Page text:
Kai building project given boost

Kaitangata Promotions Kai Build Project trustees (from left) Beau Williams, Liz Jenkinson and...
Kaitangata Promotions Kai Build Project trustees (from left) Beau Williams, Liz Jenkinson and Evan Dick celebrate the Clutha District Council's acquisition of 11 new sections for the house-building project, with Clutha Mayor Bryan Cadogan in Eddystone St yesterday. Absent: Kai Build trustee Joyce Beck. PHOTO: RICHARD DAVISON
A housing project aimed at attracting outsiders to the South Otago town of Kaitangata is being ramped up after making international headlines five years ago.

In 2016, community group Kaitangata Promotions began a campaign to help reinvigorate the former mining town, about 11km to Balclutha’s southeast, by offering affordable house and land packages.

The campaign took off after it was picked up by international media, and at the time led to tens of thousands of inquiries from across the world.

In the end four houses had been completed as part of the campaign and a fifth was under construction.

Project leader Evan Dick said yesterday although progress to date had been relatively slow, fresh financial assistance from the Tindall Foundation and Clutha District Council would significantly accelerate the next phase.

"We secured the last of 11 sections just last week, thanks to funding from council. We’ve got plans already under way for the first three builds, two local builders in place to drive the project, and will be sourcing materials and contractors locally.

"This is really an offshoot of the original project, where we learnt what worked and what didn’t, so we’re confident we’ve got the formula right now, and can’t wait to start."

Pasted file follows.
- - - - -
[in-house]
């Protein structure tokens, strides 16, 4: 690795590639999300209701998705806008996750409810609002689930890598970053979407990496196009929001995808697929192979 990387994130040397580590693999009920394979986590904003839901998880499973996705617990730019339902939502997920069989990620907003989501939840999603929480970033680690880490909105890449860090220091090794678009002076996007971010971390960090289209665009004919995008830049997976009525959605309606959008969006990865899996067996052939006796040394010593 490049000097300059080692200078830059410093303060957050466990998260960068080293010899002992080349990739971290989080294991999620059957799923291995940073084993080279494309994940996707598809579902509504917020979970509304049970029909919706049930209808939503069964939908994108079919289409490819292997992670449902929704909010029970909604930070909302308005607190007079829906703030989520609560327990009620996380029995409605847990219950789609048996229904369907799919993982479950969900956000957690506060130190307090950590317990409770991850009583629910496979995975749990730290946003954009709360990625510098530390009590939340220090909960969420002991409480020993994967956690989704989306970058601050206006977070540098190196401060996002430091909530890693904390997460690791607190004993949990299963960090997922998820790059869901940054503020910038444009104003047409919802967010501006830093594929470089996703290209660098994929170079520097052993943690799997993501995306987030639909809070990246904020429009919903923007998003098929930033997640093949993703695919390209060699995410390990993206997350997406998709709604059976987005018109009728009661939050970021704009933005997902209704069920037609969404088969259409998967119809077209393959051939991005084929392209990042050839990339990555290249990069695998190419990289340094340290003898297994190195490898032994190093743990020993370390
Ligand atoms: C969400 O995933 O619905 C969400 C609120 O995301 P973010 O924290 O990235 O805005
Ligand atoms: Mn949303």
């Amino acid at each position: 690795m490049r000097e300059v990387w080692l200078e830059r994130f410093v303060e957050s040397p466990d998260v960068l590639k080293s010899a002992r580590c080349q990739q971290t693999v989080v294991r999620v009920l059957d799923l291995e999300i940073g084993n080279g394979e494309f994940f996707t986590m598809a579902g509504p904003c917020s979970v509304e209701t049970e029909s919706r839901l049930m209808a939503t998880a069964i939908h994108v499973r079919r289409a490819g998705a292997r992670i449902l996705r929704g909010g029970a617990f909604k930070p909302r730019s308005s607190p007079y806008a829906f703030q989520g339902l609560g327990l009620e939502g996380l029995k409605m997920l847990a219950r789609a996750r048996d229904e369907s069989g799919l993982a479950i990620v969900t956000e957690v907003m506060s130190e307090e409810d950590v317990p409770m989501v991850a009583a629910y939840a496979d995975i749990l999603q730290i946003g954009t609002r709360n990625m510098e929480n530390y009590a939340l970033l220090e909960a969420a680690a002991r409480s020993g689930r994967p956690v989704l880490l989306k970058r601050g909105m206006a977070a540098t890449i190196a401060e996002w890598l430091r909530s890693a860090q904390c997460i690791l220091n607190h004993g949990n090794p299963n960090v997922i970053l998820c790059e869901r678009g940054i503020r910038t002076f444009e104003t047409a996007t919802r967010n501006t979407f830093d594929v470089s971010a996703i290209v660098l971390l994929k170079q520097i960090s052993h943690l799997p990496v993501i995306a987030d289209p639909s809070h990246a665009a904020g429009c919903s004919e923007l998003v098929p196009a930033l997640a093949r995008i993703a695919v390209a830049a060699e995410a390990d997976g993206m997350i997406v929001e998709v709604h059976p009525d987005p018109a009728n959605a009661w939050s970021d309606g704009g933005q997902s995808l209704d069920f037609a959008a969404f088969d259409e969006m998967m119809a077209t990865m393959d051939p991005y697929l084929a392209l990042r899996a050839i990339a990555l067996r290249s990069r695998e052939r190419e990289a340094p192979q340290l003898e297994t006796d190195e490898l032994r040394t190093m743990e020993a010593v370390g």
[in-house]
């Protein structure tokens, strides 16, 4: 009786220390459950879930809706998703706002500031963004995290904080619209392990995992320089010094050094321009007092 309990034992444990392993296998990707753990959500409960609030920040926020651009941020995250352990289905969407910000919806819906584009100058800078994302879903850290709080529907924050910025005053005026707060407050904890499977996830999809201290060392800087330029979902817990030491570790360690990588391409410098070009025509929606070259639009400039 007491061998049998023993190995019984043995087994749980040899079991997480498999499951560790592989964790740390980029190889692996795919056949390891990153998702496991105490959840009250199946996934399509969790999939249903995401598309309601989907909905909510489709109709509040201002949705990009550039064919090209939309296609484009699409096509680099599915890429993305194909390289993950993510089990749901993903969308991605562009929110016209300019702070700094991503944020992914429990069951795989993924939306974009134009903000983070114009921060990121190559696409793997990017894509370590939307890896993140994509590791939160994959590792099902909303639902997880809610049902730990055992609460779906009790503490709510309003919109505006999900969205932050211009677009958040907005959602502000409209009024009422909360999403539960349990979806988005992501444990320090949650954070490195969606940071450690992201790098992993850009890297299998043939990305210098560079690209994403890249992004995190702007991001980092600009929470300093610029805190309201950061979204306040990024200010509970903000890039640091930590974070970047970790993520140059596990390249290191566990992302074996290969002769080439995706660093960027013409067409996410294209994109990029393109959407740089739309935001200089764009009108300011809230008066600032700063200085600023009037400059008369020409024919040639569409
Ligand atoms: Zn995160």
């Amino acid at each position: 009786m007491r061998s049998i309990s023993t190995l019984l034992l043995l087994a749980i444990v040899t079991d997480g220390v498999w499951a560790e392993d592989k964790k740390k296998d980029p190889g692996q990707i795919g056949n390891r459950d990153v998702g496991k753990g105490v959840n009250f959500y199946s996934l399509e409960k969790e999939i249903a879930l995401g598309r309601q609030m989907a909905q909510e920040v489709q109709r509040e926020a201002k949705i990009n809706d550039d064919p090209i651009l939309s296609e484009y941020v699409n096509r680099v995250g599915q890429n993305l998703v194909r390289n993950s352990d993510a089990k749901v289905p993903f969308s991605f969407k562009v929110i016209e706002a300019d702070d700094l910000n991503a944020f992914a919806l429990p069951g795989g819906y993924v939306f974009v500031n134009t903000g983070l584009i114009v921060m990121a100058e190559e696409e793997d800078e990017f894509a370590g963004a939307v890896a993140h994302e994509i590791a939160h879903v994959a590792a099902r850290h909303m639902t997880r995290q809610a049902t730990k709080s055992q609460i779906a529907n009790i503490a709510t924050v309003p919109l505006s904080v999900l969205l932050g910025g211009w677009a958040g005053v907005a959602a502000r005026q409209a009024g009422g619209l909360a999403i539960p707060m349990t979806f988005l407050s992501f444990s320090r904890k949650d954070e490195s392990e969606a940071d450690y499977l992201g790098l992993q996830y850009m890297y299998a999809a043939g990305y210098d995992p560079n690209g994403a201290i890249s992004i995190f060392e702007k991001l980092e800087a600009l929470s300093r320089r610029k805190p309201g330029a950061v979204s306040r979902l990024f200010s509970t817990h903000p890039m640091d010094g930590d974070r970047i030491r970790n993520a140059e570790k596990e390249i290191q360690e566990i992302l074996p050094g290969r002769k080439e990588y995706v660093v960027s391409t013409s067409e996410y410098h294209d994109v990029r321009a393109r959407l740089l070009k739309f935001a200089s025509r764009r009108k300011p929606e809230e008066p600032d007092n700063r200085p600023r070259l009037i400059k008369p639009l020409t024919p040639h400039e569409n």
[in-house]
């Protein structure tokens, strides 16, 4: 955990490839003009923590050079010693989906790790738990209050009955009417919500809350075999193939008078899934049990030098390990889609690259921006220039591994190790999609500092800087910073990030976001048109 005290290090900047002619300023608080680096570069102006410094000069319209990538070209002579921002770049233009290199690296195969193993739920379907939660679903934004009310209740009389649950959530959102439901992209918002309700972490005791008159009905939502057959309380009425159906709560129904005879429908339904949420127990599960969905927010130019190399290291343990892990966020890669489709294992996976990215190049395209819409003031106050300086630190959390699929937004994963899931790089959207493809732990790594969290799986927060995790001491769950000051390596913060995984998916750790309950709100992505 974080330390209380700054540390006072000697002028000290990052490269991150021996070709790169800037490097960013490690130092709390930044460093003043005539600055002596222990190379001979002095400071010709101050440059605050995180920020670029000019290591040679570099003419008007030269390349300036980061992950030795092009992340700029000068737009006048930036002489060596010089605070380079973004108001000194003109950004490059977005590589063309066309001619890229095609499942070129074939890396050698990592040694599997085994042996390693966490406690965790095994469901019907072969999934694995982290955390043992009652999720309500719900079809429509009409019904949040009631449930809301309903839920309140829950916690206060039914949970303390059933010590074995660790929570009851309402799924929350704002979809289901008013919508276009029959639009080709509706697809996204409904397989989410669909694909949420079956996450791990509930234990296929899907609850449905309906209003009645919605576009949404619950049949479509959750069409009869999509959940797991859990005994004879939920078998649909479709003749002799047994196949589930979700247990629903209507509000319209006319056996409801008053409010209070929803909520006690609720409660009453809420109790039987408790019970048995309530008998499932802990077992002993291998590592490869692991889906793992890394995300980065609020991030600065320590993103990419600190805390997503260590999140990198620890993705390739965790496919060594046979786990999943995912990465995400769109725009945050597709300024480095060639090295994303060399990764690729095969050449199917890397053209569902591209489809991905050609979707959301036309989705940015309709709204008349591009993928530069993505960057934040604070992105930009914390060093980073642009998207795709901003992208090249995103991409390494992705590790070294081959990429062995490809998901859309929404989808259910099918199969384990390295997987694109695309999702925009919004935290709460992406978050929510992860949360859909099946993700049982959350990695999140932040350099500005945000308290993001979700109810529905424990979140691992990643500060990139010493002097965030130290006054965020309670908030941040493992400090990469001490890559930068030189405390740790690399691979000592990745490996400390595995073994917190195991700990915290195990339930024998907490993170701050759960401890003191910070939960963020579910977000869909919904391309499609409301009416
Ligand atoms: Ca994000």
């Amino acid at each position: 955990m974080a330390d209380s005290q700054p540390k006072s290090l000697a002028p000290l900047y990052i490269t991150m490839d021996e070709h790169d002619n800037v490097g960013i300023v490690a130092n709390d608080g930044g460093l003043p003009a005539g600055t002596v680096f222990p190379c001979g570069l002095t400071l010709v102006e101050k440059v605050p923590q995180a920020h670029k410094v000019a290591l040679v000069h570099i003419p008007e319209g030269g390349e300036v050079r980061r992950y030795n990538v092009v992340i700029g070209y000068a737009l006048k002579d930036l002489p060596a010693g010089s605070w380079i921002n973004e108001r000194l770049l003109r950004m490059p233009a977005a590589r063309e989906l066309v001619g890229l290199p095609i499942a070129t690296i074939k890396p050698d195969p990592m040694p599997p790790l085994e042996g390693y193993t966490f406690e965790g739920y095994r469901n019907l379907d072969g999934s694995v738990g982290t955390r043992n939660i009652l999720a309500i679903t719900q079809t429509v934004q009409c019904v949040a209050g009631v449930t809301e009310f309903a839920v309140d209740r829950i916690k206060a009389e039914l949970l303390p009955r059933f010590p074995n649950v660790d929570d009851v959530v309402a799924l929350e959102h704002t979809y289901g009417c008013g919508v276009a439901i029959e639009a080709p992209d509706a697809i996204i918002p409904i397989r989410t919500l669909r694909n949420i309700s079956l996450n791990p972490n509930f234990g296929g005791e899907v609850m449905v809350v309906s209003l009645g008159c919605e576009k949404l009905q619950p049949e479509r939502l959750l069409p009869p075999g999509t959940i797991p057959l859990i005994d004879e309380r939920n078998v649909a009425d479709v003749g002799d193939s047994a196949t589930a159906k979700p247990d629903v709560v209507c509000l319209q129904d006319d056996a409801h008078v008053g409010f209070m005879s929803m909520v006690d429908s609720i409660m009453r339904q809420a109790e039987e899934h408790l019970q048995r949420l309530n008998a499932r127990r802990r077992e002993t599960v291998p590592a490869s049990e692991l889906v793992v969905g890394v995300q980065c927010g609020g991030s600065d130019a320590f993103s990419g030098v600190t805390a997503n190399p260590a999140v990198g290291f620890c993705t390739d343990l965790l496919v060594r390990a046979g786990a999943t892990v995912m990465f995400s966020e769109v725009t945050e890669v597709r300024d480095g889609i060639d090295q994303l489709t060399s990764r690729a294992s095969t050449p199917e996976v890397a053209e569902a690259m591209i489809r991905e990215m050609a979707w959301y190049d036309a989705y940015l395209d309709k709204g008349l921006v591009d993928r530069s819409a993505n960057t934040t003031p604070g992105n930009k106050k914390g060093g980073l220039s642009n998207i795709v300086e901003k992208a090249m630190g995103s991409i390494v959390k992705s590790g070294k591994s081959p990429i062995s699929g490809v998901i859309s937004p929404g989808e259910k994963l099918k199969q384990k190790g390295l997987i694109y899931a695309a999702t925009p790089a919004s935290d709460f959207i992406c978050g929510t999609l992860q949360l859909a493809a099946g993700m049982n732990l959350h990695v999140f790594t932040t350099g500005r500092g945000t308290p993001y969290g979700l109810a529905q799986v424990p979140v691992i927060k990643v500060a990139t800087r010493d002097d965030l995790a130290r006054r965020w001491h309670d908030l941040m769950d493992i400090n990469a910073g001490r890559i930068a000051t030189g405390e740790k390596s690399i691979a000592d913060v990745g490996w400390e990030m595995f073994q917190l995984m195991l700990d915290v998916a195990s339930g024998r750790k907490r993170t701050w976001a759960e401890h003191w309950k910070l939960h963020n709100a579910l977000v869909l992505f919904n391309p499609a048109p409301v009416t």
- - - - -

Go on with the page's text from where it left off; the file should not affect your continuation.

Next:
He said five prospective buyers were already engaged with the project, and he hoped all 11 homes would be in place within three years.

Mr Dick said the initial phase of the project had already begun a transformation of Kaitangata from sleepy, to sought-after.

"The goal has always been to get young families to move in and stay, helping bring the town and its clubs and facilities on, and generating its own momentum.

"You only need to look up the main street to see that’s already happening. This next phase should really kick that on."

The houses — costing about $350,000 each — would be constructed two at a time on a rolling basis, using funding from the Tindall Foundation.

"We can’t thank the foundation and the council enough for their vision and support in getting this going. We came to them with a plan, and they shared our excitement."

Clutha Mayor Bryan Cadogan said the council contribution to the project of $400,000 would be rates-neutral, and fully recovered on the sale of each home.

"Council is thrilled to be involved with this project, which ticks every box for what we’re trying to achieve in Clutha.

"The dominant theme from all our employers locally is more homes for more staff, allowing growth to occur," Mr Cadogan said.

Tindall Foundation manager John McCarthy echoed Mr Cadogan’s enthusiasm for the project.

"This could be a fantastic model for other small communities right across New Zealand,
so we’re very happy to be involved."


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